The Effects of Food Poisoning

Food poisoning, also known as food-borne illness, occurs after eating food contaminated with toxins, such as bacteria, viruses or parasites. Mild to moderate cases of food poisoning often resolve themselves within several days without need for medical treatment. Severe cases, however, may be life-threatening. If your symptoms are severe or persistent, seek medical attention.

Abdominal Cramping

Many people experience abdominal cramping as a first sign of food poisoning. According to the University of Maryland Medical Center, abdominal cramping may occur immediately following ingestion of contaminated food, or within 12 to 72 hours, indicating your body’s rejection to the toxic substance. Abdominal cramping generally resolves itself within four to seven days. Severity of cramping varies among individuals. A heating pad or over-the-counter pain medication may help alleviate the pain until your body has recovered. If your abdominal pain is severe, seek medical attention.

Vomiting and Diarrhea

Vomiting and diarrhea (loose, frequent stools) are common effects of food poisoning. Your body uses them to rid itself of ingested toxins. Abdominal cramping can make vomiting and diarrhea worse. To prevent vomiting, diarrhea and other effects of food-borne illness, maintain personal hygiene by washing your hands consistently and thoroughly. Clean and store food appropriately and dispose of food that has passed its expiration date. If your vomiting or diarrhea symptoms are severe, seek medical attention, as if left untreated both effects may lead to loss of vital nutrients.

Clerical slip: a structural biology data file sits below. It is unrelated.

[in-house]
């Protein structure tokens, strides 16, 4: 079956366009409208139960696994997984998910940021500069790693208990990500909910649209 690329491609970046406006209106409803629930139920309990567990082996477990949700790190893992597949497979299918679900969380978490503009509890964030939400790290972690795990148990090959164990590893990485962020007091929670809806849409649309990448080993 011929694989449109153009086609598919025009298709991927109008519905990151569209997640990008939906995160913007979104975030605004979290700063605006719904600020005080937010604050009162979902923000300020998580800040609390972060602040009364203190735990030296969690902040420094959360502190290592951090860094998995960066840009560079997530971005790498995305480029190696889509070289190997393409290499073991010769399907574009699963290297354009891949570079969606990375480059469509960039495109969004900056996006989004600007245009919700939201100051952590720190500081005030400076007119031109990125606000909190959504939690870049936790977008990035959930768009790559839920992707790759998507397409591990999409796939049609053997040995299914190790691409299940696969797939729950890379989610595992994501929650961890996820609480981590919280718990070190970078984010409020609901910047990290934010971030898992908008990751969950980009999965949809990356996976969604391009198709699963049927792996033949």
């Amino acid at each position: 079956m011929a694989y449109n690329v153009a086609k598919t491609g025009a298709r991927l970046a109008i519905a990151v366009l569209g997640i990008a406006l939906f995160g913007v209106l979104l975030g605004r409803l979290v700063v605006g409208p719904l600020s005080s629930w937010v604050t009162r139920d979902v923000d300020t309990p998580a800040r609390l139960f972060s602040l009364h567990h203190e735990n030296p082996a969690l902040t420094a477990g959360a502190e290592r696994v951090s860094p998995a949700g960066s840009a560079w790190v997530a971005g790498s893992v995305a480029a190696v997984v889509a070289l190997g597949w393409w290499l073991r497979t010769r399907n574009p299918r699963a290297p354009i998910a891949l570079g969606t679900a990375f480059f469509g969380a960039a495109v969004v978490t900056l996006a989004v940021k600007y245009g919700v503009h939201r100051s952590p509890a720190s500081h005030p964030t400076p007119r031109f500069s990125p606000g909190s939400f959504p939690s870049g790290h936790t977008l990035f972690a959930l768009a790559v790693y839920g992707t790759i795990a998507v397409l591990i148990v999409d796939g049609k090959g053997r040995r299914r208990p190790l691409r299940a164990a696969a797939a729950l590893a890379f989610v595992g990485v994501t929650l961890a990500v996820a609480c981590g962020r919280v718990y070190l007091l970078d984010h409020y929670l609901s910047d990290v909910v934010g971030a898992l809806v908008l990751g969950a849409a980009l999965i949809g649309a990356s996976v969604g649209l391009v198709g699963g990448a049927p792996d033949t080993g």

Dehydration, or severe loss of water, electrolytes (salts) and minerals, is a common, potentially serious effect of food poisoning. Diarrhea and vomiting can contribute to dehydration, but healthy adults who replenish fluids lost through diarrhea or vomiting generally do not experience dehydration, according to the Mayo Clinic. Infants, elderly adults and people with chronic disease or illnesses that weaken the immune system are more likely to experience severe dehydration. Serious cases may require hospitalization so fluids can be replaced intravenously. If left untreated, or if dehydration becomes intensely severe, it can be fatal.

To prevent dehydration, make efforts to remain hydrated during bouts of food poisoning, drinking lots of water and/or beverages that contain electrolytes, such as sports drinks. If you are at heightened risk for dehydration because of age or illness, seek medical guidance as soon as you observe food poisoning symptoms for best results.

About this Author

August J. McLaughlin is a certified nutritionist and health writer with more than nine years of professional experience. Her work has been featured in various magazines such as “Healthy Aging,” “CitySmart,” “IAmThatGirl” and “ULM.” She holds specializations in eating disorders, healthy weight management and sports nutrition. She is currently completing her second cookbook and Weight Limit – a series of body image/nutrition-related PSAs.